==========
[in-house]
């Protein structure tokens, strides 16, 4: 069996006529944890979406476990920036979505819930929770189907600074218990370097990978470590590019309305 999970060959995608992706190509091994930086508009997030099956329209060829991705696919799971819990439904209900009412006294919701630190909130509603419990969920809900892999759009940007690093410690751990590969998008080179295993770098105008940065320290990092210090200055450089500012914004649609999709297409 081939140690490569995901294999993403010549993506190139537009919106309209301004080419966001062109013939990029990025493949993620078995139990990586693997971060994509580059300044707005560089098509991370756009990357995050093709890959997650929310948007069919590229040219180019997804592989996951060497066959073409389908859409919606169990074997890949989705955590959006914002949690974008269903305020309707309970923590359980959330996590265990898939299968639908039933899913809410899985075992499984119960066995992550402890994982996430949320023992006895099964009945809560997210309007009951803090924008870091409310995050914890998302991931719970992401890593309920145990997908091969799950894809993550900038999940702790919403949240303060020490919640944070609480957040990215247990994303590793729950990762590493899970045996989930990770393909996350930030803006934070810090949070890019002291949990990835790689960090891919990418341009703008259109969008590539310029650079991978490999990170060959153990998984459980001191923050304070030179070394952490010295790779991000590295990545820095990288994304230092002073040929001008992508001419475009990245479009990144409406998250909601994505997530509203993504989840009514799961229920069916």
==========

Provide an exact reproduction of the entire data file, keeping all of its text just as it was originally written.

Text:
[in-house]
């Protein structure tokens, strides 16, 4: 069996006529944890979406476990920036979505819930929770189907600074218990370097990978470590590019309305 999970060959995608992706190509091994930086508009997030099956329209060829991705696919799971819990439904209900009412006294919701630190909130509603419990969920809900892999759009940007690093410690751990590969998008080179295993770098105008940065320290990092210090200055450089500012914004649609999709297409 081939140690490569995901294999993403010549993506190139537009919106309209301004080419966001062109013939990029990025493949993620078995139990990586693997971060994509580059300044707005560089098509991370756009990357995050093709890959997650929310948007069919590229040219180019997804592989996951060497066959073409389908859409919606169990074997890949989705955590959006914002949690974008269903305020309707309970923590359980959330996590265990898939299968639908039933899913809410899985075992499984119960066995992550402890994982996430949320023992006895099964009945809560997210309007009951803090924008870091409310995050914890998302991931719970992401890593309920145990997908091969799950894809993550900038999940702790919403949240303060020490919640944070609480957040990215247990994303590793729950990762590493899970045996989930990770393909996350930030803006934070810090949070890019002291949990990835790689960090891919990418341009703008259109969008590539310029650079991978490999990170060959153990998984459980001191923050304070030179070394952490010295790779991000590295990545820095990288994304230092002073040929001008992508001419475009990245479009990144409406998250909601994505997530509203993504989840009514799961229920069916």